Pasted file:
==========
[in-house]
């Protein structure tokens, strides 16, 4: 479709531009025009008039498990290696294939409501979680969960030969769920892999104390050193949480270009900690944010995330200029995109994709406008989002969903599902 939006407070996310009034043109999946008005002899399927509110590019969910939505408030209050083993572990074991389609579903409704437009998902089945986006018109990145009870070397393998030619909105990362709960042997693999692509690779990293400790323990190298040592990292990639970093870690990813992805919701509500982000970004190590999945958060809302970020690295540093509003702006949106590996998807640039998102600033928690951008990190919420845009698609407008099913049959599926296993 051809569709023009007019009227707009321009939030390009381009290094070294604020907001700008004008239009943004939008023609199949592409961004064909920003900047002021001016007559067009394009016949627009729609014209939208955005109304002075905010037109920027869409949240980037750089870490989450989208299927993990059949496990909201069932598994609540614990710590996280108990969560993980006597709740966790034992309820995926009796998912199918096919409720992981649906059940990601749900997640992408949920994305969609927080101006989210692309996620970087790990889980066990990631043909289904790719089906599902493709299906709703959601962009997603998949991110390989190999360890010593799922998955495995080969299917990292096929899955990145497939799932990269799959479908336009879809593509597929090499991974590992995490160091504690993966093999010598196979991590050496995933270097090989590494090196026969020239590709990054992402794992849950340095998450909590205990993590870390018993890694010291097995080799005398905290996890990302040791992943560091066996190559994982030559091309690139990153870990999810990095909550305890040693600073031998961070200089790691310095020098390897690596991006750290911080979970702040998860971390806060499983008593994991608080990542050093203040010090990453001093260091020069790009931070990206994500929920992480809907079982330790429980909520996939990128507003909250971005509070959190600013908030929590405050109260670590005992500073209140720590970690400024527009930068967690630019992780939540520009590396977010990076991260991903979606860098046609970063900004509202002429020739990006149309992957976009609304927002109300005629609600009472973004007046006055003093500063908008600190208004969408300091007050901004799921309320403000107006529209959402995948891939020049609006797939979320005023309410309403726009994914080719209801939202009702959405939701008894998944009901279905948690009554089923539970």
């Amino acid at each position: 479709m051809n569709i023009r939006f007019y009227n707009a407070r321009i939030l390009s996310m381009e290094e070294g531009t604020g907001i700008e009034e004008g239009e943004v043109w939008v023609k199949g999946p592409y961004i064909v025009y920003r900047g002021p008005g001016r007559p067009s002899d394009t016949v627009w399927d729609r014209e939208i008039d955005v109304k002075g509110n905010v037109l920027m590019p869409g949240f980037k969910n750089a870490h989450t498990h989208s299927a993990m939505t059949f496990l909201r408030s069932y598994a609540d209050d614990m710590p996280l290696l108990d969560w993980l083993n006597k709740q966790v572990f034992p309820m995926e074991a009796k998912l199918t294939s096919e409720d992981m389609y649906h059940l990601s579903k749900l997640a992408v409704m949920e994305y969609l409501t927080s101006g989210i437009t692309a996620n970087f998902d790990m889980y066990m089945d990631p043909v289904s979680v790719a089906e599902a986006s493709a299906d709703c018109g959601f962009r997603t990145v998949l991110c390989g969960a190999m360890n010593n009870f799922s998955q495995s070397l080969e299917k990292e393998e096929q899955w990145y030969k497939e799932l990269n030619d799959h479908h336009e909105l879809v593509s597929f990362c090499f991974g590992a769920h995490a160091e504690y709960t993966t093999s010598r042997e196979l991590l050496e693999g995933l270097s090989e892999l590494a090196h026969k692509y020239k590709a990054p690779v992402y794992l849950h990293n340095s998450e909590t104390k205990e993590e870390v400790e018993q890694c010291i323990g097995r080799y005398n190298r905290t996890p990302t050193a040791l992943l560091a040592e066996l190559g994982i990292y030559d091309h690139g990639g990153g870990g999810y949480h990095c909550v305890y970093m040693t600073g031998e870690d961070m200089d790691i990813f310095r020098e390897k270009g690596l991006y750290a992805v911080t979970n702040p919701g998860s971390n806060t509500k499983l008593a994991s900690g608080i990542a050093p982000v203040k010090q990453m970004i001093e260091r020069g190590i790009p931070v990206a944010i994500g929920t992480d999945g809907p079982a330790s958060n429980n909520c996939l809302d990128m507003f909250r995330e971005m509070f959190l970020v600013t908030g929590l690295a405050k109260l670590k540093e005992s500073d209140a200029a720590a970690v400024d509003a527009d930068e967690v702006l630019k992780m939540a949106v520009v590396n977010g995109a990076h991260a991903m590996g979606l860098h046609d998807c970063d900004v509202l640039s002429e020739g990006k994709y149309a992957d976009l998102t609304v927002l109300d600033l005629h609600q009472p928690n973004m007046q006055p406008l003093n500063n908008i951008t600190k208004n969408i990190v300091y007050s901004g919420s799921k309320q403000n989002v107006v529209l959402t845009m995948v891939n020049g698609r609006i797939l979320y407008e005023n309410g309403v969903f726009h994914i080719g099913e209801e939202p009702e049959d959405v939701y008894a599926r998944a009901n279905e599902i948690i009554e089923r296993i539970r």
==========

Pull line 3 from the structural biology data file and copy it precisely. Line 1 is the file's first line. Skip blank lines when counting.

């Amino acid at each position: 479709m051809n569709i023009r939006f007019y009227n707009a407070r321009i939030l390009s996310m381009e290094e070294g531009t604020g907001i700008e009034e004008g239009e943004v043109w939008v023609k199949g999946p592409y961004i064909v025009y920003r900047g002021p008005g001016r007559p067009s002899d394009t016949v627009w399927d729609r014209e939208i008039d955005v109304k002075g509110n905010v037109l920027m590019p869409g949240f980037k969910n750089a870490h989450t498990h989208s299927a993990m939505t059949f496990l909201r408030s069932y598994a609540d209050d614990m710590p996280l290696l108990d969560w993980l083993n006597k709740q966790v572990f034992p309820m995926e074991a009796k998912l199918t294939s096919e409720d992981m389609y649906h059940l990601s579903k749900l997640a992408v409704m949920e994305y969609l409501t927080s101006g989210i437009t692309a996620n970087f998902d790990m889980y066990m089945d990631p043909v289904s979680v790719a089906e599902a986006s493709a299906d709703c018109g959601f962009r997603t990145v998949l991110c390989g969960a190999m360890n010593n009870f799922s998955q495995s070397l080969e299917k990292e393998e096929q899955w990145y030969k497939e799932l990269n030619d799959h479908h336009e909105l879809v593509s597929f990362c090499f991974g590992a769920h995490a160091e504690y709960t993966t093999s010598r042997e196979l991590l050496e693999g995933l270097s090989e892999l590494a090196h026969k692509y020239k590709a990054p690779v992402y794992l849950h990293n340095s998450e909590t104390k205990e993590e870390v400790e018993q890694c010291i323990g097995r080799y005398n190298r905290t996890p990302t050193a040791l992943l560091a040592e066996l190559g994982i990292y030559d091309h690139g990639g990153g870990g999810y949480h990095c909550v305890y970093m040693t600073g031998e870690d961070m200089d790691i990813f310095r020098e390897k270009g690596l991006y750290a992805v911080t979970n702040p919701g998860s971390n806060t509500k499983l008593a994991s900690g608080i990542a050093p982000v203040k010090q990453m970004i001093e260091r020069g190590i790009p931070v990206a944010i994500g929920t992480d999945g809907p079982a330790s958060n429980n909520c996939l809302d990128m507003f909250r995330e971005m509070f959190l970020v600013t908030g929590l690295a405050k109260l670590k540093e005992s500073d209140a200029a720590a970690v400024d509003a527009d930068e967690v702006l630019k992780m939540a949106v520009v590396n977010g995109a990076h991260a991903m590996g979606l860098h046609d998807c970063d900004v509202l640039s002429e020739g990006k994709y149309a992957d976009l998102t609304v927002l109300d600033l005629h609600q009472p928690n973004m007046q006055p406008l003093n500063n908008i951008t600190k208004n969408i990190v300091y007050s901004g919420s799921k309320q403000n989002v107006v529209l959402t845009m995948v891939n020049g698609r609006i797939l979320y407008e005023n309410g309403v969903f726009h994914i080719g099913e209801e939202p009702e049959d959405v939701y008894a599926r998944a009901n279905e599902i948690i009554e089923r296993i539970r």